陽 yang 陰 yin

Yin Yang
Yin-yang are opposing
Yin-yang are mutually rooted
Yin-yang mutually transform
Yin-yang mutually wax and wane
Yin and yang are neither substances nor forces

 

Taiji is born of Wu Chi. It is the origin of dynamic and static states and the mother of yin and yang. If they move, they separate. If the remain static, they combine.
(Wangzongyue)


 

 

References:
Yin Yang wikipedia.org
The Dao of Taijiquan Way to Rejuvenation by Tsung Hwa Jou. Chapter Two
Cheng Tzu’s Thirteen Treatises on T’ai Chi Ch’uan (nov 1985) Cheng Man-Ch’ing, Martin Inn p. 21-23
Taiji Diagram and Yang Style by Mei Ying Sheng neigong.net

Sung (relax) every hair is fully alert

‘In the fully energized state, “every hair is fully alert.” The state of relaxed arousal is what is meant by the chinese term “sung.” This is not the drowsy torpor before sleep. It is the release of tension that saps our strength – so that we become alert, clearheaded and full of vigor. Your head is uplifted and your eyes open, while letting go of physical tension in your muscles and organs.’
(The Way of Power by Master Lam Kam Chuen p. 134)

Cheng Man Ch’ing on Sung

I have been practicing Tai-Chi Chuan for over fifty years. Only two years ago that I started to understand the word “relax”. I remember my Tai-Chi Chuan teacher Yang Cheng-Fu who did not like to talk much and he used to sit all day without saying a word if no one asked him questions. However, in our T’ai-chi class he would tell us to “relax” repeatedly. Sometimes it seemed like he would say the word hundreds of times during the practice so that the word could fill up my ears. Strangely enough he also said that if he did not tell me of this word that I would not be able to learn T’ai-chi in three life-times (meaning never). I doubted his words then. Now that I think back, I truly believe that if he did not keep reminding me of the word “relax”, I doubt if I could have learned T’ai-chi Chuan in six life-times.

What is the meaning of “relax” in T’ai-chi? Here is an example to help you understand the word. When we go visit a Buddhist temple we usually see a statue of Me-Lo Buddha. The one who has a big rounded stomach with a big smile on his face. He carries a large bag on his shoulder. On top of this statue we see a motto: “Sit with a bag. Walk with a bag. It would be such a relief to drop the bag.” What does all this mean? To me, a person himself or herself is a bag. Everything he or she owns is baggage, including one’s children, family, position and wealth. It is difficult to drop any of one’s baggage, especially the “self” bag.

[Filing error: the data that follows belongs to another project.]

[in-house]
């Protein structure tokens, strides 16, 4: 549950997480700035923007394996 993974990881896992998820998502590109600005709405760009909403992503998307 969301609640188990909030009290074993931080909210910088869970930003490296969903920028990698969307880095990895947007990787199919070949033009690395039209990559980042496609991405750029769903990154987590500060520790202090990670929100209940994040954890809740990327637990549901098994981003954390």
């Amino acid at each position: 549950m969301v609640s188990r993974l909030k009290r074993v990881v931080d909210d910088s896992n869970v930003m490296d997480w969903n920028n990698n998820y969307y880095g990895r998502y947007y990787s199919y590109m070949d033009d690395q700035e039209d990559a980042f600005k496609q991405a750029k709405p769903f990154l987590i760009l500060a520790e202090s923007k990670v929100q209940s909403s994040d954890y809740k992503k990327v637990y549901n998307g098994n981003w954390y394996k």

T’ai-chi Chuan is difficult to learn. To relax in practicing T’ai-chi Chuan is the most difficult phase to go through. To relax a person’s mind is the most significant obstacle to overcome in practicing T’ai-Chi. It takes a great effort to train and exercise one’s mind to relax (or drop one’s “self” bag).

The way to nurture the force of ‘Nei Jing’
Within martial arts, the key to unlock and nurture stronger inner energy of ‘Nei Jing’ is through practising ‘song’ (Traditional Chinese: 鬆 ). The term ‘song’ can function as a verb which means to keep one’s mind and body loose resilient and expanding like the consistency of cotton or clouds or relaxed yet concentrated like the sharp alertness of cats immediately before attack. The term can also be used as an adjective which has the same meaning as described above. The greater the extent one can achieve ‘song’ and minize the use of ‘Li’, the greater the release of ‘Nei Jing’ force.

Practising ‘song’ is part of kung fu training process. It occurs when one keeps reminding oneself to ‘song’ thoroughly and refrain from the ‘Li’ force because the energy of ‘Nei Jing’ will be locked and blocked whenever the force ‘Li’ is applied. So, ‘Nei Jing’ and ‘Li’ are said to be mutually exclusive.

Therefore, the Tai Ji Quan master Yang Chengfu used the concept of‘song’ as a benchmark in his daily teaching. It was his daily routine to keep reminding his disciples to ‘song’ thoroughly more than 10 times when he inspected them.

Nei Jing wikipedia.org

Nei Jing of Li Yanxi

Sung of Wu style taiji Master Zhu Datong

That which shrinks Must first expand

That which shrinks
Must first expand.
That which fails
Must first be strong.
That which is cast down
Must first be raised.
Before receiving
There must be giving.
This is called perception of the nature of things.
Soft and weak overcome hard and strong.

Fish cannot leave deep waters,
And a country’s weapons should not be displayed.

Referece: Lao Tzu Tao Te Ching XXXVI (Trans. Feng & English)

Reference:
taiji668 youtube.com